LIPIDS Definition Lipids are the substances in foods that are soluble in organic solvents, but not in water. This category includes triglycerides, fatty acids, phospholipids, some pigments, some vitamins and cholesterol.
When a lipid is solid at room temp
UNIT 3: FOOD MICROBIOLOGY & FOODBORNE ILLNESS
The U.S. food supply is among the safest in the world. Yet, by federal government estimates,
about 48 million cases of foodborne illness occur annually or about 1 in 6 Americans. Most
foodborne illnesses are a
3. Example: sticky pasta or rice a. another problem with amylose (1) sticky rice= higher amylose b. may also relate to overall starch content (1) high quality pasta= durham wheat (2) high in protein (a) protein holds gelatinized starch granules together V
B. Vegetables: formal- all edible parts of plants, excluding the mature ovaries consumer- edible plant tissues which don't taste tart/sweet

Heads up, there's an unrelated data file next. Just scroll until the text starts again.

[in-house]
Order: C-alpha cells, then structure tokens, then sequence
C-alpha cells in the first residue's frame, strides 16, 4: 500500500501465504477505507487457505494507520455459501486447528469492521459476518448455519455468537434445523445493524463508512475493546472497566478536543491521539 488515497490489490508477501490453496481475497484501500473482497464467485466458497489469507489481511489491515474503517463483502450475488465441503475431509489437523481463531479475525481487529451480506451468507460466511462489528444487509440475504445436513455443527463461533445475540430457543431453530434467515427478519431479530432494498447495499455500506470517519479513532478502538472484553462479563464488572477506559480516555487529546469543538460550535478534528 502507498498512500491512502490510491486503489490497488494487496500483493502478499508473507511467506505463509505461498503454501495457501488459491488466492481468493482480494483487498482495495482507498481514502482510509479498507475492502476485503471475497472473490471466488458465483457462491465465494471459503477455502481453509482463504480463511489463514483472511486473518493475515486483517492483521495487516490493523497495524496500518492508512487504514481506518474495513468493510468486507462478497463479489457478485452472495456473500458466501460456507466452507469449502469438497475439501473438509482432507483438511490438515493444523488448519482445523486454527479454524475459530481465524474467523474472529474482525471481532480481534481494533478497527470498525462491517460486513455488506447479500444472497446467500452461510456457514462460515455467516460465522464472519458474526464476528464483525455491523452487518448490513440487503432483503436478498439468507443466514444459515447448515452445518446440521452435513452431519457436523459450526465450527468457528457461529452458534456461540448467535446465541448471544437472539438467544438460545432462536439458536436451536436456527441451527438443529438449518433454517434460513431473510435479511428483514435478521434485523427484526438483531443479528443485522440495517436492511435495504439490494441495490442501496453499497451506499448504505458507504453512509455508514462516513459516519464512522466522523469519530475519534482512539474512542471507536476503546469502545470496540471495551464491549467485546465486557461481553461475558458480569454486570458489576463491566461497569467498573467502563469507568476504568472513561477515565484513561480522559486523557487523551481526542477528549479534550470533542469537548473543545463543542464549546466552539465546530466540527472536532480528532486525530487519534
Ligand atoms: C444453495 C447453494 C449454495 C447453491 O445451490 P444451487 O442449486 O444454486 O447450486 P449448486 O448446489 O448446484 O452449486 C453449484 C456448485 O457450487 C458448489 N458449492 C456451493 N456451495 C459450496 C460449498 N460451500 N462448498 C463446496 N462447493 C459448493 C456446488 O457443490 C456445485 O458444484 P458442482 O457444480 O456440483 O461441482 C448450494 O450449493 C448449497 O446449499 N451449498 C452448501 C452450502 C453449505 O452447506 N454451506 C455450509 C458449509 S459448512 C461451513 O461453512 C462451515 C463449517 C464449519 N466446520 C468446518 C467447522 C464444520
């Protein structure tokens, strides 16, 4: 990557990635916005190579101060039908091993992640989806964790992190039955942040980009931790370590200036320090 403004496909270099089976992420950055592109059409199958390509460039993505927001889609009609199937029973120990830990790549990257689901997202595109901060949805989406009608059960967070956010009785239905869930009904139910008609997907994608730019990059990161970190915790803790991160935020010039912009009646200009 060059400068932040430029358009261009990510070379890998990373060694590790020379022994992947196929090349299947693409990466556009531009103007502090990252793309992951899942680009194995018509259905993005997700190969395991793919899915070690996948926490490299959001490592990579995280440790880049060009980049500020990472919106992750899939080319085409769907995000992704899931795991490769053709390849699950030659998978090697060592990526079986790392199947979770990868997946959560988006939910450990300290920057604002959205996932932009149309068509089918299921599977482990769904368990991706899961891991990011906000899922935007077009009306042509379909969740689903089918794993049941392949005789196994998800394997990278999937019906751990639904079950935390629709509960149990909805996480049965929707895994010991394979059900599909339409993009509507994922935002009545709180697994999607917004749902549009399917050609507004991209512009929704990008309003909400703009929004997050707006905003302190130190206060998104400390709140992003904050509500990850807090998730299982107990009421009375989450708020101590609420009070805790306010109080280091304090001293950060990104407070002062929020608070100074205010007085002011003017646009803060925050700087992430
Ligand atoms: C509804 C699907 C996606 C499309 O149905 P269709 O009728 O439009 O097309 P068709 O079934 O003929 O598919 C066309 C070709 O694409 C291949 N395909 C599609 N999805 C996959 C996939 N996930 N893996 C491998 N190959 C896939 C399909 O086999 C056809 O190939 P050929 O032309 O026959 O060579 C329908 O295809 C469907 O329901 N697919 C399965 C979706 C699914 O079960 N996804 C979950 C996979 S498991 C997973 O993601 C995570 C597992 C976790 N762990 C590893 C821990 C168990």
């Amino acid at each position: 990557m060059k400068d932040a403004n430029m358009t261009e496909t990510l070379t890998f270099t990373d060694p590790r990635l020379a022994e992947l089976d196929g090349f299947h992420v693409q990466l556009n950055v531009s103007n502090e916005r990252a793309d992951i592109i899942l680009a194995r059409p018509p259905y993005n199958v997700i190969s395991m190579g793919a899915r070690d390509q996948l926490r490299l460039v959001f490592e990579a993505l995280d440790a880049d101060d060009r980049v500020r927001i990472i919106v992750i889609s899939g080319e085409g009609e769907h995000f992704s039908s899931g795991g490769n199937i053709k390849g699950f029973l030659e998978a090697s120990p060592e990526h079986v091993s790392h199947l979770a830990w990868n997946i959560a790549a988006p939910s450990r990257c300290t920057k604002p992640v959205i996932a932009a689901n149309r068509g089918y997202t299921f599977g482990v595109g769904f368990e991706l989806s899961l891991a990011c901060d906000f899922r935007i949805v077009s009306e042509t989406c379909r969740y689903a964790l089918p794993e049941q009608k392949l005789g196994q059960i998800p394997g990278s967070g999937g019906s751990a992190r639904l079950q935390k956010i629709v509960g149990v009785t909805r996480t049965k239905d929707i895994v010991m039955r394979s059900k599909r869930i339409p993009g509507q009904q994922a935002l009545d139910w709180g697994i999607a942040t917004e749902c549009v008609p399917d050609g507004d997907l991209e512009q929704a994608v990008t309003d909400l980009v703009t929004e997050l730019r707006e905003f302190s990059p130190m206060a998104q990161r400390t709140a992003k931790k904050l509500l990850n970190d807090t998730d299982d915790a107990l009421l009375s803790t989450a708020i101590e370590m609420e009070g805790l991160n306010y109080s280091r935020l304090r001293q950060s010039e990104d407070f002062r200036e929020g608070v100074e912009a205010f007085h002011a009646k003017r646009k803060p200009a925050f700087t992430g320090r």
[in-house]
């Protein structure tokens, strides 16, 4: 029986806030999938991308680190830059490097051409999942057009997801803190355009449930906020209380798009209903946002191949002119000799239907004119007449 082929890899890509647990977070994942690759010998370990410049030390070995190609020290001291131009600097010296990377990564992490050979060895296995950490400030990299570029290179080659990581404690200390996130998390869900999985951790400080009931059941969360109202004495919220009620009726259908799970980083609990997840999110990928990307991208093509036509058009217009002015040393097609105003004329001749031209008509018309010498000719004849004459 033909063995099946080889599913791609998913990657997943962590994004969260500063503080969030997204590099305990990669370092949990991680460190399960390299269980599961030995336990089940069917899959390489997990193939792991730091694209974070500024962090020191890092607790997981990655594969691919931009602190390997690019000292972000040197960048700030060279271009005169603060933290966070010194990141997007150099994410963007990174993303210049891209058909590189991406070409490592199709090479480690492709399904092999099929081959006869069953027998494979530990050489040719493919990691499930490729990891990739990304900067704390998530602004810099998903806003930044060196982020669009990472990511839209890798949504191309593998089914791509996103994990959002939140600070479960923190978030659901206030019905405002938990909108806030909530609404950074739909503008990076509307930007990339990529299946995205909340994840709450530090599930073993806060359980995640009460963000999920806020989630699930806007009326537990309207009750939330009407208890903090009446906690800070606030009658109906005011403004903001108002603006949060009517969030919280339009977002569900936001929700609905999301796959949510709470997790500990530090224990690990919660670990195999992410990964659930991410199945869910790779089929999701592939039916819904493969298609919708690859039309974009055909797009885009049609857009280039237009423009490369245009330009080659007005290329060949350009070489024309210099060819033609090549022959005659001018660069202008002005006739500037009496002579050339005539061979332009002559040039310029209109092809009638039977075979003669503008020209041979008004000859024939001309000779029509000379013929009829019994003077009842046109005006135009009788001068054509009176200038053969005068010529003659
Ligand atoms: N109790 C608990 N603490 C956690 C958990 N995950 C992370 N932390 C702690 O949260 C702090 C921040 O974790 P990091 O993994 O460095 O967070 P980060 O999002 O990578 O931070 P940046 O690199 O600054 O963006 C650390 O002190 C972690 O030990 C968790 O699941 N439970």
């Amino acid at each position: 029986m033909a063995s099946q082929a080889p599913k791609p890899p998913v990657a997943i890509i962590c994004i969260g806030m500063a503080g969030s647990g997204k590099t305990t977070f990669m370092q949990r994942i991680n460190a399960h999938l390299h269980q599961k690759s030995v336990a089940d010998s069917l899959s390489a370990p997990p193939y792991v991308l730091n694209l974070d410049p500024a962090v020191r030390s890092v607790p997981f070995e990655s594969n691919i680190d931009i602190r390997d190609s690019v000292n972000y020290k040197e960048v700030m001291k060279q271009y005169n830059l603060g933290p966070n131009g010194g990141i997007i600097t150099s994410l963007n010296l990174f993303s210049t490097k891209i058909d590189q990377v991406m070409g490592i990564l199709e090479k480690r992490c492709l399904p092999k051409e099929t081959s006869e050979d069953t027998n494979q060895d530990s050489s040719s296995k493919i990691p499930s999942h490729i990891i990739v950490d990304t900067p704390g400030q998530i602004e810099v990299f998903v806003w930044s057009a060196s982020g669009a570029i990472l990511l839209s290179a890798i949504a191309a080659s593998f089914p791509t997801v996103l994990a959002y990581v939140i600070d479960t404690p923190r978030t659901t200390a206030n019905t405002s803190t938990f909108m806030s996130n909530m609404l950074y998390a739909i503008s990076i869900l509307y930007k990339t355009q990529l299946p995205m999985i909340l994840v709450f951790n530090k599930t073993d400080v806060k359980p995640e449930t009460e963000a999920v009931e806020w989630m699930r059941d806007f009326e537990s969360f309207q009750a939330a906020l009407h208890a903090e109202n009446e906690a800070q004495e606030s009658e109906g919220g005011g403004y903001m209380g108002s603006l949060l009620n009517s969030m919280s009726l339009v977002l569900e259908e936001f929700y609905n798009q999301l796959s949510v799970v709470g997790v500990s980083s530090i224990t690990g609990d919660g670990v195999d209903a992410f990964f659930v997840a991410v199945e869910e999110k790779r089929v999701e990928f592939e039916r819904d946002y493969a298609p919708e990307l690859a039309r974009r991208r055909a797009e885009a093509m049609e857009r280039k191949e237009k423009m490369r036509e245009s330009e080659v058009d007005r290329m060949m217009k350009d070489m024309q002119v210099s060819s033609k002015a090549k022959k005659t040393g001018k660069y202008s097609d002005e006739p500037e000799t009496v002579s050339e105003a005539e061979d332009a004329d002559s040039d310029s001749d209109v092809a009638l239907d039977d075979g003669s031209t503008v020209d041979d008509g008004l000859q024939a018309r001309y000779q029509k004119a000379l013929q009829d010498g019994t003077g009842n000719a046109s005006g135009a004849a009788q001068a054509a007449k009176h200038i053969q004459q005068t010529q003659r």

Confusion: a number of "vegetables" are fruits tomatoes cucumbers squash green peppers avacados seed crops (
Veri-green = zinc + pheophytin = bright green
c. Processing/cooking procedures must preserve the desirable colors present in ripe fruits and vegetables.
2. Texture a. Hard-firm, plump-soft, mushy b. Two reasons:
1. Principle: Fruits/Veg. are alive, they "respire" Utilize oxygen, release carbon dioxide (a) Can decrease respiration by removing oxygen from environment (replace with carbon dioxide) 2. Fruit placed in "suspended animation" a. 1-3 years depending on ty
3. hemicelluloses = various sugar polymers carageenan agar
B. Definitions: fiber = indigestible materials 1. Insoluble in water = structural fibers
a. cellulose b. hemicellulose c. lignin 2. Soluble in water (may
D. Temperature - too hot or too cold E. Moisture- gain or loss F. Air- oxygen G. Light- esp. ultraviolet
H. Time - most critical Food deterioration is a mixture of the above. Example: Fruit- shelf life is a function of (1) ripening = natural enzymes, o
3. Canning = commercial sterilization = retorting
a. Severe heat treatment to kill spoilage MO and any Clostridium botulinum spores. b. Required for products with pH's > 4.6 (1) most meats, vegetables c. Not a true sterilization for some very h
2. branched: (amylopectin)
B. Typical starch is